Welcome to the new Zillennial overlords. But try not to laugh at my jeans

My greatest fear is being laughed at by a Zoomer. Some people fear death, others pain. I fear the face a 16-year-old makes when I mispronounce the word ‘cheugy’, which is a descriptor for the type of deeply uncool Millennial behaviour that constitutes my life.

Some weeks ago, Zoomers, also known as Gen Z (i.e those born after 1996) decreed that skinny jeans and side hair partings were no longer cool. I have been in a crippling state of self-consciousness ever since. What am I to do with the seven pairs of denim pants I own, all of which are tapered at the ankle? Must I throw them onto a fire? Yes, I must!

Skinny jeans are out, according to Zoomers.Credit:iStock

Zoomers have come of age. They have turned 21 and if trends are to be believed they will have celebrated by kicking back with some close friends, sous viding a steak and watching impossibly attractive strangers plug products in the form of dance on TikTok.

Why am I afraid of these people?

They probably eat more avocados than Millennials. They’ll never know the courage required to bounce on an open trampoline knowing full well it could dislodge one-to-several bones from their rightful place in the body at any given moment. They have no idea that every decade of their life henceforth will just be them complaining to their barista about their irritable bowel and musing out loud if Turkish delights are low FODMAP.

Zoomers know less than they think they know! But before you call me a bitter and increasingly out-of-touch geriatric Millennial with digestive issues – which I am – know this: Gen Z knows more than we think they know. A lot more. And they’re not afraid to fight for what they believe is right.

Zoomers have been leading the charge on sexism in schools and climate action.Credit:Steven Siewert

In Australia, Zoomers have been leading the charge on sexism in schools and climate action. This week up to 100 students at an Adelaide high school walked out of class to protest against what they say is the school’s sexist culture. They demanded an apology from those in charge over their lack of action and a revised school-wide approach to sex education. I watched this unfold like a proud aunt [insert cheugy cry-face emoji here].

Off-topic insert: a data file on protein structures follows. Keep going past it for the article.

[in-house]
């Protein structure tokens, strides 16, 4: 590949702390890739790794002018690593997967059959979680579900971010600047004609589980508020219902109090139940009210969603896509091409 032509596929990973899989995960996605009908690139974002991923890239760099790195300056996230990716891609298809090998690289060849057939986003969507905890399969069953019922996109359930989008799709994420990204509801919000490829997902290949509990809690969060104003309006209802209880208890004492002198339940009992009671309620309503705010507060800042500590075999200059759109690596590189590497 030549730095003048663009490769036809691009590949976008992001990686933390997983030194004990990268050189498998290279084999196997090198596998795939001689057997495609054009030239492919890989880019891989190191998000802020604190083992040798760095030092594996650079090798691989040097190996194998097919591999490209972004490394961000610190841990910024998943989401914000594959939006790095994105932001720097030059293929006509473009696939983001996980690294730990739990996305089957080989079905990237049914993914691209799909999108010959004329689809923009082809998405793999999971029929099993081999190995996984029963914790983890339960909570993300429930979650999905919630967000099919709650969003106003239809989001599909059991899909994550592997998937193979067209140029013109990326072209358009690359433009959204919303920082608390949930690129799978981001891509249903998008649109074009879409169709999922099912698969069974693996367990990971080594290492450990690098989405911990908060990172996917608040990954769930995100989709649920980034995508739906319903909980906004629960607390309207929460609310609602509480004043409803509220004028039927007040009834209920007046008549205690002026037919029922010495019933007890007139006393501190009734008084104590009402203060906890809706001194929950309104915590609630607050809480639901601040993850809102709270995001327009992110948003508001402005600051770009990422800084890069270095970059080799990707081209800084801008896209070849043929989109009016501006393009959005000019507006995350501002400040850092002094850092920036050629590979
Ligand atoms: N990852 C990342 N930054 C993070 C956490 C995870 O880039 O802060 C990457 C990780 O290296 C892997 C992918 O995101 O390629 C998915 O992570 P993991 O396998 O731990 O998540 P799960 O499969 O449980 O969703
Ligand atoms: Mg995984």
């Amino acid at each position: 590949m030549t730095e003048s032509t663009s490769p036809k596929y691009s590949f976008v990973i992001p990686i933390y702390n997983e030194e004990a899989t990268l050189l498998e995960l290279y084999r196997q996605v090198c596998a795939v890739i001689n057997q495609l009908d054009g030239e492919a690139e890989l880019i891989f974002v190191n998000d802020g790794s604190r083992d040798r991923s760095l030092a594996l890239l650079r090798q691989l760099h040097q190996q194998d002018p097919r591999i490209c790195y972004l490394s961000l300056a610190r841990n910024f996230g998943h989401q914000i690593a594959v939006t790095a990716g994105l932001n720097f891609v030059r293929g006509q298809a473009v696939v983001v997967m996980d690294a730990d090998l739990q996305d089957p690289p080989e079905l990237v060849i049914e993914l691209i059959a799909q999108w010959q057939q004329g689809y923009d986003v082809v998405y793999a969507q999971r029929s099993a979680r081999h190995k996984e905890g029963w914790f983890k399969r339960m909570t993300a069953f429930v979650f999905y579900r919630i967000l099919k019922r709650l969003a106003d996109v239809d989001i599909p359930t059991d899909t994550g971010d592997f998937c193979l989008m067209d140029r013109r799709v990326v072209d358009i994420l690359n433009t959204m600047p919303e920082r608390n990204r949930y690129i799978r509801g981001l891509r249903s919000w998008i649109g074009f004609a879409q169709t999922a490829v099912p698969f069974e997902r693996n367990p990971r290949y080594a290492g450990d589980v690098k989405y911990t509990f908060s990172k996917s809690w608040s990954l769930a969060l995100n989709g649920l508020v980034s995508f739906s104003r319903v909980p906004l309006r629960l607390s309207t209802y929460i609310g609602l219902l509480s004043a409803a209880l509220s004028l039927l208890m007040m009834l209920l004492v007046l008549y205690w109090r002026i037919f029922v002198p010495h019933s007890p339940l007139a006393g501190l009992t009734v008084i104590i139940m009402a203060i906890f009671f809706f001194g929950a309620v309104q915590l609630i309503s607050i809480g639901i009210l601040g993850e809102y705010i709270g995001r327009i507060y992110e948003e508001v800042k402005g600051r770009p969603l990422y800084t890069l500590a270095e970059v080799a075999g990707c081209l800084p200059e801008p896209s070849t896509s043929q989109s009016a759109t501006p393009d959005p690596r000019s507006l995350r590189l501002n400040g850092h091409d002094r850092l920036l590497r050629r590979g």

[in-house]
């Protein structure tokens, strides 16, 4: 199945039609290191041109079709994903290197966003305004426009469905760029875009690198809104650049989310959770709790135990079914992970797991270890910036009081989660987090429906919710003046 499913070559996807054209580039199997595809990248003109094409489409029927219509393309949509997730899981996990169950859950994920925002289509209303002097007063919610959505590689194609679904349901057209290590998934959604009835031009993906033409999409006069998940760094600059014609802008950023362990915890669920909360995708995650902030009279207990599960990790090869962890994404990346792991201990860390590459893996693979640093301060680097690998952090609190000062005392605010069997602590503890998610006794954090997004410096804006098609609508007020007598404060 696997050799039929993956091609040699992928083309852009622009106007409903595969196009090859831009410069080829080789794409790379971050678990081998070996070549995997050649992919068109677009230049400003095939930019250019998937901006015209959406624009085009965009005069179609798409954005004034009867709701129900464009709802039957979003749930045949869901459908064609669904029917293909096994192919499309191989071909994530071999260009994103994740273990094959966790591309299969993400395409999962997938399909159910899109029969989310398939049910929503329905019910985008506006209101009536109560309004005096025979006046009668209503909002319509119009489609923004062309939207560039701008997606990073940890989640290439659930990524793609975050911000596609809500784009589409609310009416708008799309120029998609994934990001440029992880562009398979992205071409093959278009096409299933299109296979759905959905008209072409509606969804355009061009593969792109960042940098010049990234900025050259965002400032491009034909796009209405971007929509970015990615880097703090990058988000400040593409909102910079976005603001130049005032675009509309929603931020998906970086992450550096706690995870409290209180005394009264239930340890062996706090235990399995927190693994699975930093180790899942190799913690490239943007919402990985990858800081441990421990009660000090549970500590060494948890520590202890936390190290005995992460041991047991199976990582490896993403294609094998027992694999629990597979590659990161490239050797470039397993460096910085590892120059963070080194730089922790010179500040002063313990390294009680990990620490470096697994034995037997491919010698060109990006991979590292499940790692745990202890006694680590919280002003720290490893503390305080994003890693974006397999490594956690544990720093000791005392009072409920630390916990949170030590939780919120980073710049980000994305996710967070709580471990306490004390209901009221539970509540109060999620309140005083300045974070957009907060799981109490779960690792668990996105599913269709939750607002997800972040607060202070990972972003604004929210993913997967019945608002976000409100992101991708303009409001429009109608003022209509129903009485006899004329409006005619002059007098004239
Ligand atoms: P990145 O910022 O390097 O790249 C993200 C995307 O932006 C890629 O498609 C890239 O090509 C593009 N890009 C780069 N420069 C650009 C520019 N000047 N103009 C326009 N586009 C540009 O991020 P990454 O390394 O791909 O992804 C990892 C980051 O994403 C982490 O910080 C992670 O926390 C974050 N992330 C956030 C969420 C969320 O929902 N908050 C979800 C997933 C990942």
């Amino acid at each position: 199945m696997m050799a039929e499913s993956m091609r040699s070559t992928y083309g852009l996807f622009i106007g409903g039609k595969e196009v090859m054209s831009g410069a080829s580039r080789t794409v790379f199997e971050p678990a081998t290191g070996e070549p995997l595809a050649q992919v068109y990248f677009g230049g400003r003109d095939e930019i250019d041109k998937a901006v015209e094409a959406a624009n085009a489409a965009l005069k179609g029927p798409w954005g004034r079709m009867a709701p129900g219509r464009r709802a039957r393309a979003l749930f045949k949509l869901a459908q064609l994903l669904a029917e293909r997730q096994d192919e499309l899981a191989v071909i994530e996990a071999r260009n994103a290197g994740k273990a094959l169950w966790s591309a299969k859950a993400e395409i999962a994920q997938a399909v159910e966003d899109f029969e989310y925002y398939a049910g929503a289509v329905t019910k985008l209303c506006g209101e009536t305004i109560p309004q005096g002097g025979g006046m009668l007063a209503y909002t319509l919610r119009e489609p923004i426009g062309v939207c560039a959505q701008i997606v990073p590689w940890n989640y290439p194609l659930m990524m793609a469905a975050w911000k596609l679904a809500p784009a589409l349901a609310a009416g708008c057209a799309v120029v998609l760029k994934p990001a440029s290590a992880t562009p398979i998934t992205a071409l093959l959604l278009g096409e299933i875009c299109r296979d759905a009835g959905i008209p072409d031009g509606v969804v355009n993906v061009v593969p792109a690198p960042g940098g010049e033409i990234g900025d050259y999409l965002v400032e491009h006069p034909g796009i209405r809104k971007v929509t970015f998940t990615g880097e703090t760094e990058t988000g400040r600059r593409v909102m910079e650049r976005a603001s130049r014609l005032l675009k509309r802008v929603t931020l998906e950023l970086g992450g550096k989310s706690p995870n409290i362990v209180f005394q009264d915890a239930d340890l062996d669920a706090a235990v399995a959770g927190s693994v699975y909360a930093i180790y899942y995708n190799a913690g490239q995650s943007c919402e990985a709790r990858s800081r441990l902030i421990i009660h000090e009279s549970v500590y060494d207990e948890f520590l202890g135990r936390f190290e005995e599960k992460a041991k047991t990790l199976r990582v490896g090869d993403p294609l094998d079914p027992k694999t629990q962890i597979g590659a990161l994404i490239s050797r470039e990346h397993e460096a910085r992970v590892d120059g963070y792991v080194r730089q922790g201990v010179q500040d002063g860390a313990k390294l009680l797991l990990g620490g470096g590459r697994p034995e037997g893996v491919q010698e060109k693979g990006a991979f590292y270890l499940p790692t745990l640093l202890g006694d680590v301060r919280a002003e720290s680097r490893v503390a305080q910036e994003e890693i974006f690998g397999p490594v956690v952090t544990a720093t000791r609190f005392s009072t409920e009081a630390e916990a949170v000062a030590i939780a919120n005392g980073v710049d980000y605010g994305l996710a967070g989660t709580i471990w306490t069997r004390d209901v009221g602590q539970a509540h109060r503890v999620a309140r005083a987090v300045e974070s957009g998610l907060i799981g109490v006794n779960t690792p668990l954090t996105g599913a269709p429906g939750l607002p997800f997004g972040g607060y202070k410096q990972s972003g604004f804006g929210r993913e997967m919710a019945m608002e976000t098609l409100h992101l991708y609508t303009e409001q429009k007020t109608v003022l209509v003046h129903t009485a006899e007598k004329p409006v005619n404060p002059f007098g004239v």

Also this week in the US, a Texan high school valedictorian went off-script during a speech to attack her state’s abortion ban, a move that went viral on social media. The Pew Research Centre found American Gen Zers to be progressive, educated, pro-government and more accepting of diverse ethnicities, sexualities and genders. They are significantly more comfortable than other generations (including Millennials) with using gender-neutral pronouns for example.

‘So many revolutions to lead’ was the upshot from a Guardian anniversary spread that asked 50 European Zoomers their thoughts on life post-COVID. While, at their age, Gen Xers were fighting for their right to party, Gen Zers are fighting for their right to an equitable future.

They have been dealt a heavy blow by the pandemic and will be forced to shoulder the debt burden in an increasingly uncertain world that’s dealing with a climate emergency and is run by people who like to swim in a vault full of their own franking credits.

And who will the Zoomers turn to for aid and understanding?

The ever-hastening rate of technological change is leading to an increasing cultural disconnect between and among the generations and this is why we Millennials have a key role to play here. We can dismiss Zoomers, with their TikTok-approved middle-parts and inability to take down detailed phone messages, but their rise is inevitable. Best we make room for a bolder, more open generation that’s seeking to make the world a better place for everyone. Saccharine, I know.

But my plan is to add strength to their armour even if they do make fun of my jeans.

Jan Fran is a writer and presenter.

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